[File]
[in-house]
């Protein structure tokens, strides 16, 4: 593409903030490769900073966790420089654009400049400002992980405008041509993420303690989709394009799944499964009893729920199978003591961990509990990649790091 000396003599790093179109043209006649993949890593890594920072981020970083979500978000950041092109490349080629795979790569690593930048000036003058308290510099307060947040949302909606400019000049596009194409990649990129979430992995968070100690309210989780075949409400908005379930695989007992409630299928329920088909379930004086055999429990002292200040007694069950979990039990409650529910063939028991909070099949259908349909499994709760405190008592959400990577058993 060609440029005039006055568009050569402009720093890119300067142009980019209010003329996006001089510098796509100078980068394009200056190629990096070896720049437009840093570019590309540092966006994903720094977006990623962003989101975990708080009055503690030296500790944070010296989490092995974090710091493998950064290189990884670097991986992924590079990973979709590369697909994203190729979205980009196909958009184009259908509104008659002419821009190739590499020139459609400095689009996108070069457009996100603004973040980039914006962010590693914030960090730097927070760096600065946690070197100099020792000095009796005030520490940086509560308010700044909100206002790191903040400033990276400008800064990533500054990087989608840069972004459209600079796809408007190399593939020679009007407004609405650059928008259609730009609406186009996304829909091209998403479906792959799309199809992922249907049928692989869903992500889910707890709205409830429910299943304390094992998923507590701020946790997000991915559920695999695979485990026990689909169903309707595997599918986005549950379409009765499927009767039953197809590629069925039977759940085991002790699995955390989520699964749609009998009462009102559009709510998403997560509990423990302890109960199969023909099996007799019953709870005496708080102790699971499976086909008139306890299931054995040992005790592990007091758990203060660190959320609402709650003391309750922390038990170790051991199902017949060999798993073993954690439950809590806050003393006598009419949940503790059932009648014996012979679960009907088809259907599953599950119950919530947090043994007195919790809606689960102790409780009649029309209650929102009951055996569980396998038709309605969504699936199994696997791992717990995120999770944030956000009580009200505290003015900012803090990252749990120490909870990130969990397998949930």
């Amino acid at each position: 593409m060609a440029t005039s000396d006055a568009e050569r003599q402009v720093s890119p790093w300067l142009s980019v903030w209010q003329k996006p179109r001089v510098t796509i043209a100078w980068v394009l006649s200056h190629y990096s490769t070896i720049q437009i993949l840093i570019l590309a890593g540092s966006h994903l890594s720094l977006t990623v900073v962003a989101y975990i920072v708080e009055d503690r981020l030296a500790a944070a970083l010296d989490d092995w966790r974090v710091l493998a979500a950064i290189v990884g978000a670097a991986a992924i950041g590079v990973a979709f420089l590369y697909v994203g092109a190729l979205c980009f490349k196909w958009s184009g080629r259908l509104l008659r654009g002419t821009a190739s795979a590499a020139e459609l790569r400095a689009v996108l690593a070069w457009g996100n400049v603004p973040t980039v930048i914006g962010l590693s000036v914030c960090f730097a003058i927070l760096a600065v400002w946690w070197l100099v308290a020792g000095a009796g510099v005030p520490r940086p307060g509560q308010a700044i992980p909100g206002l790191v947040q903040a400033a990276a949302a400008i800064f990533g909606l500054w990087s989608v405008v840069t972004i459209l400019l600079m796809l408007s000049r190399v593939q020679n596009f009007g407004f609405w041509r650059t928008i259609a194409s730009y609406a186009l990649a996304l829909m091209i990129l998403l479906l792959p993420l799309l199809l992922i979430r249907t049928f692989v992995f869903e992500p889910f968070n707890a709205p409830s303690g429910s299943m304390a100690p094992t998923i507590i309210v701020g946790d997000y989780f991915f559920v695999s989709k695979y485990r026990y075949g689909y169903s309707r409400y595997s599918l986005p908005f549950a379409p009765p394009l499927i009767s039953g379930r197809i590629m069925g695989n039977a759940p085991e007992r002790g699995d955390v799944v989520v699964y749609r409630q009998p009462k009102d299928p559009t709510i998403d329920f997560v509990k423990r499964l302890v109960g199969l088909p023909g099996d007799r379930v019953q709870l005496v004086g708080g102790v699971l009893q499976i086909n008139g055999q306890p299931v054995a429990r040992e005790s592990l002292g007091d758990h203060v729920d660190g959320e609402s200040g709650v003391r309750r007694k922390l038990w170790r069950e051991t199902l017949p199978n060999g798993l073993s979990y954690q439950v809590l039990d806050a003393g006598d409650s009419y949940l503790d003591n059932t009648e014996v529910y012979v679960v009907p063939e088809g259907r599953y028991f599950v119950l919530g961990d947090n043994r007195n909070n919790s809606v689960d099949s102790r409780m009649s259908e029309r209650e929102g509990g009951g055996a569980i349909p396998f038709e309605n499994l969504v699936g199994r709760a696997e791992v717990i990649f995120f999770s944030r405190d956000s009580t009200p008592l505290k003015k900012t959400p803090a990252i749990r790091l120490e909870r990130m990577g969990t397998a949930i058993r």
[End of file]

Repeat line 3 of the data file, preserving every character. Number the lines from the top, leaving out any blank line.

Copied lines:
């Amino acid at each position: 593409m060609a440029t005039s000396d006055a568009e050569r003599q402009v720093s890119p790093w300067l142009s980019v903030w209010q003329k996006p179109r001089v510098t796509i043209a100078w980068v394009l006649s200056h190629y990096s490769t070896i720049q437009i993949l840093i570019l590309a890593g540092s966006h994903l890594s720094l977006t990623v900073v962003a989101y975990i920072v708080e009055d503690r981020l030296a500790a944070a970083l010296d989490d092995w966790r974090v710091l493998a979500a950064i290189v990884g978000a670097a991986a992924i950041g590079v990973a979709f420089l590369y697909v994203g092109a190729l979205c980009f490349k196909w958009s184009g080629r259908l509104l008659r654009g002419t821009a190739s795979a590499a020139e459609l790569r400095a689009v996108l690593a070069w457009g996100n400049v603004p973040t980039v930048i914006g962010l590693s000036v914030c960090f730097a003058i927070l760096a600065v400002w946690w070197l100099v308290a020792g000095a009796g510099v005030p520490r940086p307060g509560q308010a700044i992980p909100g206002l790191v947040q903040a400033a990276a949302a400008i800064f990533g909606l500054w990087s989608v405008v840069t972004i459209l400019l600079m796809l408007s000049r190399v593939q020679n596009f009007g407004f609405w041509r650059t928008i259609a194409s730009y609406a186009l990649a996304l829909m091209i990129l998403l479906l792959p993420l799309l199809l992922i979430r249907t049928f692989v992995f869903e992500p889910f968070n707890a709205p409830s303690g429910s299943m304390a100690p094992t998923i507590i309210v701020g946790d997000y989780f991915f559920v695999s989709k695979y485990r026990y075949g689909y169903s309707r409400y595997s599918l986005p908005f549950a379409p009765p394009l499927i009767s039953g379930r197809i590629m069925g695989n039977a759940p085991e007992r002790g699995d955390v799944v989520v699964y749609r409630q009998p009462k009102d299928p559009t709510i998403d329920f997560v509990k423990r499964l302890v109960g199969l088909p023909g099996d007799r379930v019953q709870l005496v004086g708080g102790v699971l009893q499976i086909n008139g055999q306890p299931v054995a429990r040992e005790s592990l002292g007091d758990h203060v729920d660190g959320e609402s200040g709650v003391r309750r007694k922390l038990w170790r069950e051991t199902l017949p199978n060999g798993l073993s979990y954690q439950v809590l039990d806050a003393g006598d409650s009419y949940l503790d003591n059932t009648e014996v529910y012979v679960v009907p063939e088809g259907r599953y028991f599950v119950l919530g961990d947090n043994r007195n909070n919790s809606v689960d099949s102790r409780m009649s259908e029309r209650e929102g509990g009951g055996a569980i349909p396998f038709e309605n499994l969504v699936g199994r709760a696997e791992v717990i990649f995120f999770s944030r405190d956000s009580t009200p008592l505290k003015k900012t959400p803090a990252i749990r790091l120490e909870r990130m990577g969990t397998a949930i058993r």